Episode 94: Interview with Randy Paynter, founder of Care2

Randy P picRandy P picWith a natural philanthropic spirit, Randy Paynter founded the online advocacy website, Care2, in 1998 with the hope of making the world a kinder, more inclusive, and sustainable space. The business works by focusing on two aspects in which to generate support for social and environmental causes around the world. First, they empower individuals to take collective action through the petition of their own campaigns. Second, they work directly with non-profits to craft campaigns in an effort to generate/ recruit more donor prospects. Their scale and expertise allows them to effectively navigate shifts in the online market to maximize connections between activists and individuals, organizations, and responsible businesses trying to make positive impacts. Since it’s creation, Care2 has recruited over 90 million donor prospects for non-profits making them a leader in online advocacy.

In this interview, Randy outlines the initial challenges he faced while raising money to start Care2, and his sincere belief in creating an “engine for good” business model where good actions generate revenues that will help fuel more good actions. He discusses the concept that positive feedback through donation helps drive personal motivations to do more, and offers some examples of the types of hyper local or hyper specific campaigns that work well. Randy describes how big changes with the internet, primarily through the growth of Facebook and Google, has shifted the way we engage with various causes and non-profits by generating “interruptions” on social media. This may play an important role in the general increase seen in activism. As the spotlight grows on the transparency and accountability of businesses and governments, Randy mentions how these organizations will need to embrace more socially and environmentally sustainable practices.

Episode 93 Interview with Harish Hande, co-founder SELCO INDIA

ingressimage_Nae-Hamish1-300x300Harish Hande is an Indian social entrepreneur who co-founded SELCO India in 1995 to eradicate poverty by promoting sustainable technologies in rural India. SELCO India is a social enterprise that provides sustainable energy services to the poor in India, sustainable energy solutions and services to under-served households and businesses. SELCO empowers its customer by providing a complete package of product, service and consumer financing through grameena banks, cooperative societies, commercial banks and micro-finance institutions.  Harish has won numerous award including the prestigious Ramon Magsaysay Award, for “his pragmatic efforts to put solar power technology in the hands of the poor.” Hande was also named the Social Entrepreneur of the Year 2007 by the Schwab Foundation for Social Entrepreneurship and the Nand & Jeet Khemka Foundation.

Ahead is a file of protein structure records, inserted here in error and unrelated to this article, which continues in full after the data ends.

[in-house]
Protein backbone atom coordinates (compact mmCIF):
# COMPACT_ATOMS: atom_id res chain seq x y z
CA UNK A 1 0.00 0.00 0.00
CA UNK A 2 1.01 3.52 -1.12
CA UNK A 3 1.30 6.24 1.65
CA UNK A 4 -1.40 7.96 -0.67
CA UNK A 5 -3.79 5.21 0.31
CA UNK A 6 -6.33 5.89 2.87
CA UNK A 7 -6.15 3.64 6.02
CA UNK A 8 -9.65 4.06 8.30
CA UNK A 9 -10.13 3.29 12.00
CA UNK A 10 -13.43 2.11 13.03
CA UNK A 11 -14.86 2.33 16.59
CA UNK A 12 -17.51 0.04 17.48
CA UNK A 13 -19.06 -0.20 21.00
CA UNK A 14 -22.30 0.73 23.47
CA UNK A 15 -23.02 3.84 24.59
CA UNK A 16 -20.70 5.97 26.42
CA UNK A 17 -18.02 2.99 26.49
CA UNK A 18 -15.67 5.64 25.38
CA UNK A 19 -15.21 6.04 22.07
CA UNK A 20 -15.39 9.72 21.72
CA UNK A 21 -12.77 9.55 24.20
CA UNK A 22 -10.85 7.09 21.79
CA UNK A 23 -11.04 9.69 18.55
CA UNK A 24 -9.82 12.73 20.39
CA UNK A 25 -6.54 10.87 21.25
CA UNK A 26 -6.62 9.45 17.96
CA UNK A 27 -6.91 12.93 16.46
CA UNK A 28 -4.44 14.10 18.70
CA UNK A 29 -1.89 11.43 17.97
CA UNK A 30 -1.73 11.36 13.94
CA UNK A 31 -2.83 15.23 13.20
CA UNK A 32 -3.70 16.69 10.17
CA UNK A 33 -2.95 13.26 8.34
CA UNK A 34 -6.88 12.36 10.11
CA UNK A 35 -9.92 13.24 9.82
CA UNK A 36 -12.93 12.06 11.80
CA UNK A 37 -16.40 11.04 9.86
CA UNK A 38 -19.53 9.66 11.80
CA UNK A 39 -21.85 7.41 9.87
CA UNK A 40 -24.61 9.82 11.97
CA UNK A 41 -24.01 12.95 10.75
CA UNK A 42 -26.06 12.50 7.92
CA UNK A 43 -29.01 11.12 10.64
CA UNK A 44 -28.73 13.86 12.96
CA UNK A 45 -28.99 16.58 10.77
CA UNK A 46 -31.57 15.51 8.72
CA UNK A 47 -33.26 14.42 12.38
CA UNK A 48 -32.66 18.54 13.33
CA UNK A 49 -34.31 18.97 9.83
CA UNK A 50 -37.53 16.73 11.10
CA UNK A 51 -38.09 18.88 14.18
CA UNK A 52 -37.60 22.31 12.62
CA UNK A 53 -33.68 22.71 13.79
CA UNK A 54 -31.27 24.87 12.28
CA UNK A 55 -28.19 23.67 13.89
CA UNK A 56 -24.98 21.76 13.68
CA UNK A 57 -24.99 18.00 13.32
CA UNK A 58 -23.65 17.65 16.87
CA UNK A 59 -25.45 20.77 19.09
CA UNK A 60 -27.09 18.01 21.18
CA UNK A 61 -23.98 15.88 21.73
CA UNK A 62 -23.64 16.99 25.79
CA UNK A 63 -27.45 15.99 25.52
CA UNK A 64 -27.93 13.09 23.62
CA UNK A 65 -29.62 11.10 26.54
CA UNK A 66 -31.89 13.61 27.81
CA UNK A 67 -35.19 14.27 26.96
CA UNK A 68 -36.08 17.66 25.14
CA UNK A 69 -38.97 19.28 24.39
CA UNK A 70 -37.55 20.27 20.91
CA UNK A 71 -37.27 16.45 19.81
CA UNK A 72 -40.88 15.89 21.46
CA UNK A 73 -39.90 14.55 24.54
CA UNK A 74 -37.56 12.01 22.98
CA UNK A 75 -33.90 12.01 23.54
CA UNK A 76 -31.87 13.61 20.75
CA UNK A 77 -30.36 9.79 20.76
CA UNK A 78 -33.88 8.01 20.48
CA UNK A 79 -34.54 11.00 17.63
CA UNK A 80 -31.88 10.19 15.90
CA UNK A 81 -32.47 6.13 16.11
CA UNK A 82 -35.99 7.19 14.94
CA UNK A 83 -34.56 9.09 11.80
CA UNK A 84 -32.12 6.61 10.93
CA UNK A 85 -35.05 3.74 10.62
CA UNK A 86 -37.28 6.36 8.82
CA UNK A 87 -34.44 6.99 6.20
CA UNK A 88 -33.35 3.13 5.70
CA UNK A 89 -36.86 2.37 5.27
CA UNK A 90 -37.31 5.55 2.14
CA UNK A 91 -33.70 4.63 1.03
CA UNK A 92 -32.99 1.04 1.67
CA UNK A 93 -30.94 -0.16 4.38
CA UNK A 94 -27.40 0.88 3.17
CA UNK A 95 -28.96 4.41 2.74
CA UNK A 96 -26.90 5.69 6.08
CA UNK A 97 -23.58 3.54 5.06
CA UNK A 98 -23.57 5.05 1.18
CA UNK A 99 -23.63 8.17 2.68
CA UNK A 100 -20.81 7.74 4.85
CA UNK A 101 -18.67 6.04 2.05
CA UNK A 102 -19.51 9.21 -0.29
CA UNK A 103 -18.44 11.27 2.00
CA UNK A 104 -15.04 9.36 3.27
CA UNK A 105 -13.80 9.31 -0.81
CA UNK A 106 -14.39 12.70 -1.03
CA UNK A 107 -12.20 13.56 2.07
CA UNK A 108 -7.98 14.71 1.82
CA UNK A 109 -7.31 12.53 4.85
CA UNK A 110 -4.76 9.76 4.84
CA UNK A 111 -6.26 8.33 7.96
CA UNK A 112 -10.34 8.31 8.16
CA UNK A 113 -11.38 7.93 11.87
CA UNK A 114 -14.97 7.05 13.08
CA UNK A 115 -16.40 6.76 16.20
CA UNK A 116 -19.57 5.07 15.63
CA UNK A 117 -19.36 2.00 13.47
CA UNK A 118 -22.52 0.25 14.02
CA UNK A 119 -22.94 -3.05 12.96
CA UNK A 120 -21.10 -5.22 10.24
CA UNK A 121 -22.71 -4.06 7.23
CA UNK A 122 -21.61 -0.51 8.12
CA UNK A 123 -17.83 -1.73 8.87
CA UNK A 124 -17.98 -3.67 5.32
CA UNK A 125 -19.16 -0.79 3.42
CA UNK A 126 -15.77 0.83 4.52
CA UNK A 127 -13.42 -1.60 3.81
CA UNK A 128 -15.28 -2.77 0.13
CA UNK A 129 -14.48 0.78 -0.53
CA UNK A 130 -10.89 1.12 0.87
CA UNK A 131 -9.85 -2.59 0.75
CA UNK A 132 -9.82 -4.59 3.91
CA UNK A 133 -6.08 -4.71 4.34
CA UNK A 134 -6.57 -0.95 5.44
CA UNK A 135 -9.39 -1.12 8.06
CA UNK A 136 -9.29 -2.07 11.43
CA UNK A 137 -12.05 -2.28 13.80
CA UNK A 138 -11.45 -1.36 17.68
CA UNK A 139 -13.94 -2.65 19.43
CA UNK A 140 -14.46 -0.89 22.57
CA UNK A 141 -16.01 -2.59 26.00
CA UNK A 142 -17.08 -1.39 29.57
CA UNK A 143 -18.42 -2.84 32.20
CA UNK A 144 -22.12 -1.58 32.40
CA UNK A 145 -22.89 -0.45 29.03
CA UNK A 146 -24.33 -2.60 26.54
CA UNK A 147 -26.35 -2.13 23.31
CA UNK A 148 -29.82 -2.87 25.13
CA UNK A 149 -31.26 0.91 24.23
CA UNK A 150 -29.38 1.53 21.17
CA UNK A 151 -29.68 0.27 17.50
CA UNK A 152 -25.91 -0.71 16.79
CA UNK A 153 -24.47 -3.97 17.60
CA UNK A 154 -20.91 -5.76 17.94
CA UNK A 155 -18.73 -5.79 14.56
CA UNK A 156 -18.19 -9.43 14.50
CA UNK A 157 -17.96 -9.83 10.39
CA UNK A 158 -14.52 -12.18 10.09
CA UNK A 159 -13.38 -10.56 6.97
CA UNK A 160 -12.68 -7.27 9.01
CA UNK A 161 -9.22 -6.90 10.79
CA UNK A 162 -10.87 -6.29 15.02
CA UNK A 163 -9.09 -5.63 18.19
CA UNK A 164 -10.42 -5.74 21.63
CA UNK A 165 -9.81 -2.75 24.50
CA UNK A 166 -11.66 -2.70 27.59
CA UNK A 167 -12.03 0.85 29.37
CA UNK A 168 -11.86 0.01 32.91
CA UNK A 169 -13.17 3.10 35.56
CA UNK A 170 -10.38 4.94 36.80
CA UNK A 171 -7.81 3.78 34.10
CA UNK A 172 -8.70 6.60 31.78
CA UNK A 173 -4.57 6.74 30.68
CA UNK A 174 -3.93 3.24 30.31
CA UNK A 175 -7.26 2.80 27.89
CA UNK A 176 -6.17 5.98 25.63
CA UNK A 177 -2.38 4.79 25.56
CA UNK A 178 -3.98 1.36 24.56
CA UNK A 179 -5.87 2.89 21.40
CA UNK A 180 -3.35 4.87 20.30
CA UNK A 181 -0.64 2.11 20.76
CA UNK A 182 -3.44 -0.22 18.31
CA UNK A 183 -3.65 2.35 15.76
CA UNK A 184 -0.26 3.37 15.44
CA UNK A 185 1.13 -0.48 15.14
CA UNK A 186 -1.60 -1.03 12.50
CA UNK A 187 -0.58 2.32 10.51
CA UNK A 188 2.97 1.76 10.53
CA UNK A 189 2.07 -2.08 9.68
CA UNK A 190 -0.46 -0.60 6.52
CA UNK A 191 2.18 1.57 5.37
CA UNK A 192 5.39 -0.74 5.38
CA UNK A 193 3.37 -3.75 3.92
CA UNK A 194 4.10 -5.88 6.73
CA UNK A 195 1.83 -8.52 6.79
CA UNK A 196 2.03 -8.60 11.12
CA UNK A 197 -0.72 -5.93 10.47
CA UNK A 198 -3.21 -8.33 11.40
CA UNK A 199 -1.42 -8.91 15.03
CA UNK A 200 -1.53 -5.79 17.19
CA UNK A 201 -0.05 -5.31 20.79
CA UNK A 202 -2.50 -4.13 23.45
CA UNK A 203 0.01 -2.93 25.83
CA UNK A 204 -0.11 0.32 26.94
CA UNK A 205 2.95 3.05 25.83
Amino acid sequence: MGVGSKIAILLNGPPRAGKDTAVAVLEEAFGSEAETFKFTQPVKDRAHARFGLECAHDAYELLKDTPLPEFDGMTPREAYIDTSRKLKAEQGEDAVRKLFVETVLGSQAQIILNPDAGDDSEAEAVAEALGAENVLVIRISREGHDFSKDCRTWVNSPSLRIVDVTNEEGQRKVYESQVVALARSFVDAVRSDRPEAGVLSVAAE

In this wide ranging and fascinating interview, Harish discusses the underlying myths that SELCO was set up to disprove: 1) Poor people cannot afford sustainable technologies;  2) Poor people cannot maintain sustainable technologies;  3) Social ventures cannot be run as commercial entities. Harish is outspoken about the possibilities for poor people to rise from poverty and shares his vision for helping alleviate poverty in India. He identifies the flaws at the heart of “Bottom of the pyramid” thinking—the poor as consumers-rather than also as possible innovators and entrepreneurs — and also criticises traditional thinking about “frugal innovation.” This is an hugely inspiring interview full of powerful ideas and insights based on Harish’ experience working with poorest people in India.

Episode 92: Interview with Odin Mühlenbein, Partner at Ashoka Germany and Lead of Advisory at Ashoka Globalizer

Odin MuehlenbeinOdin Mühlenbein is Partner at Ashoka Germany and Lead of Advisory at Ashoka Globalizer–an accelerator program that helps advanced social entrepreneurs from around the world develop strategies for social system change. Odin takes the learnings from Ashoka Globalizer to spread the word about system change and systems thinking, both within Ashoka and the field of social entrepreneurship. Previously, Odin worked as a consultant at McKinsey & Company and co-founded two social ventures.

 In this interview, Odin talks the growth and importance of systems entrepreneurs — and the ways in which Ashoka Globalizer promotes insights and learnings about social system change, gleaned across the Ashoka network. Odin discusses the distinct role that system change entrepreneurs can play and how social entrepreneurs more generally can embrace the power of systems thinking-and discusses the importance of “tipping points’ in systems at a global level. Odin identifies the qualities a social entrepreneur needs to cultivate in order to become a successful systems entrepreneur. Finally, he discusses the perennial challenge of funding these ventures.